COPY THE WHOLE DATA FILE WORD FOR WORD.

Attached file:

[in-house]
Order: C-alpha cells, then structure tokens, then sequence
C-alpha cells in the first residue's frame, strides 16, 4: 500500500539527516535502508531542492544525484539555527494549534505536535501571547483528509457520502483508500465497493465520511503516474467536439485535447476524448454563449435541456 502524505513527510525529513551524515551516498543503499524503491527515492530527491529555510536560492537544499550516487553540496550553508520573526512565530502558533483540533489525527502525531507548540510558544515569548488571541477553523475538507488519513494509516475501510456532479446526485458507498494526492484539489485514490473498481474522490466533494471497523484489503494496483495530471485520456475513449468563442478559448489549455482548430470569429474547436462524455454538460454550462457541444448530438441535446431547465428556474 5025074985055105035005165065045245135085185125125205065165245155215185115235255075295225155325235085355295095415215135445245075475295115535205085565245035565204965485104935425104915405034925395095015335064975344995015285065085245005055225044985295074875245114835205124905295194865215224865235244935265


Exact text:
[in-house]
Order: C-alpha cells, then structure tokens, then sequence
C-alpha cells in the first residue's frame, strides 16, 4: 500500500539527516535502508531542492544525484539555527494549534505536535501571547483528509457520502483508500465497493465520511503516474467536439485535447476524448454563449435541456 502524505513527510525529513551524515551516498543503499524503491527515492530527491529555510536560492537544499550516487553540496550553508520573526512565530502558533483540533489525527502525531507548540510558544515569548488571541477553523475538507488519513494509516475501510456532479446526485458507498494526492484539489485514490473498481474522490466533494471497523484489503494496483495530471485520456475513449468563442478559448489549455482548430470569429474547436462524455454538460454550462457541444448530438441535446431547465428556474 5025074985055105035005165065045245135085185125125205065165245155215185115235255075295225155325235085355295095415215135445245075475295115535205085565245035565204965485104935425104915405034925395095015335064975344995015285065085245005055225044985295074875245114835205124905295194865215224865235244935265